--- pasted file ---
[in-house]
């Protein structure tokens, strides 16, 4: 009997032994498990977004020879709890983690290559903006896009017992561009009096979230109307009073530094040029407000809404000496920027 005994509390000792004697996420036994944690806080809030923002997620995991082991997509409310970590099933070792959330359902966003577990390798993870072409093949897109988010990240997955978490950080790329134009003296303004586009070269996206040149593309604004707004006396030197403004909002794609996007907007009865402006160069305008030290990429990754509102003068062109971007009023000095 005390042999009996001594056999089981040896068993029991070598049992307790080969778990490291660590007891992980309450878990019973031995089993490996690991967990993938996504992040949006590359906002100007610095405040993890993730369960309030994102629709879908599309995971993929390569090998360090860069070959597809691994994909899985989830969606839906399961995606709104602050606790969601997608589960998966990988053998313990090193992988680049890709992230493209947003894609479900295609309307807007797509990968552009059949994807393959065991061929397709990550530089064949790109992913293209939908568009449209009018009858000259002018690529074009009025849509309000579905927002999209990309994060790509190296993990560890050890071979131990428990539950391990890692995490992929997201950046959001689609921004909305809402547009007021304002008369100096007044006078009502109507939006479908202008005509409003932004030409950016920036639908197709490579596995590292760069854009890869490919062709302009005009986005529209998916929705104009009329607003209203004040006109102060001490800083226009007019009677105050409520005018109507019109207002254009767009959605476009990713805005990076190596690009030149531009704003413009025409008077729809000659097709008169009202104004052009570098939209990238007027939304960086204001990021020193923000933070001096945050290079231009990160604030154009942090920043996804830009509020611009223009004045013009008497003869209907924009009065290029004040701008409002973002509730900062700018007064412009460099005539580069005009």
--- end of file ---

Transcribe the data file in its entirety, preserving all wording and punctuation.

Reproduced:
[in-house]
């Protein structure tokens, strides 16, 4: 009997032994498990977004020879709890983690290559903006896009017992561009009096979230109307009073530094040029407000809404000496920027 005994509390000792004697996420036994944690806080809030923002997620995991082991997509409310970590099933070792959330359902966003577990390798993870072409093949897109988010990240997955978490950080790329134009003296303004586009070269996206040149593309604004707004006396030197403004909002794609996007907007009865402006160069305008030290990429990754509102003068062109971007009023000095 005390042999009996001594056999089981040896068993029991070598049992307790080969778990490291660590007891992980309450878990019973031995089993490996690991967990993938996504992040949006590359906002100007610095405040993890993730369960309030994102629709879908599309995971993929390569090998360090860069070959597809691994994909899985989830969606839906399961995606709104602050606790969601997608589960998966990988053998313990090193992988680049890709992230493209947003894609479900295609309307807007797509990968552009059949994807393959065991061929397709990550530089064949790109992913293209939908568009449209009018009858000259002018690529074009009025849509309000579905927002999209990309994060790509190296993990560890050890071979131990428990539950391990890692995490992929997201950046959001689609921004909305809402547009007021304002008369100096007044006078009502109507939006479908202008005509409003932004030409950016920036639908197709490579596995590292760069854009890869490919062709302009005009986005529209998916929705104009009329607003209203004040006109102060001490800083226009007019009677105050409520005018109507019109207002254009767009959605476009990713805005990076190596690009030149531009704003413009025409008077729809000659097709008169009202104004052009570098939209990238007027939304960086204001990021020193923000933070001096945050290079231009990160604030154009942090920043996804830009509020611009223009004045013009008497003869209907924009009065290029004040701008409002973002509730900062700018007064412009460099005539580069005009």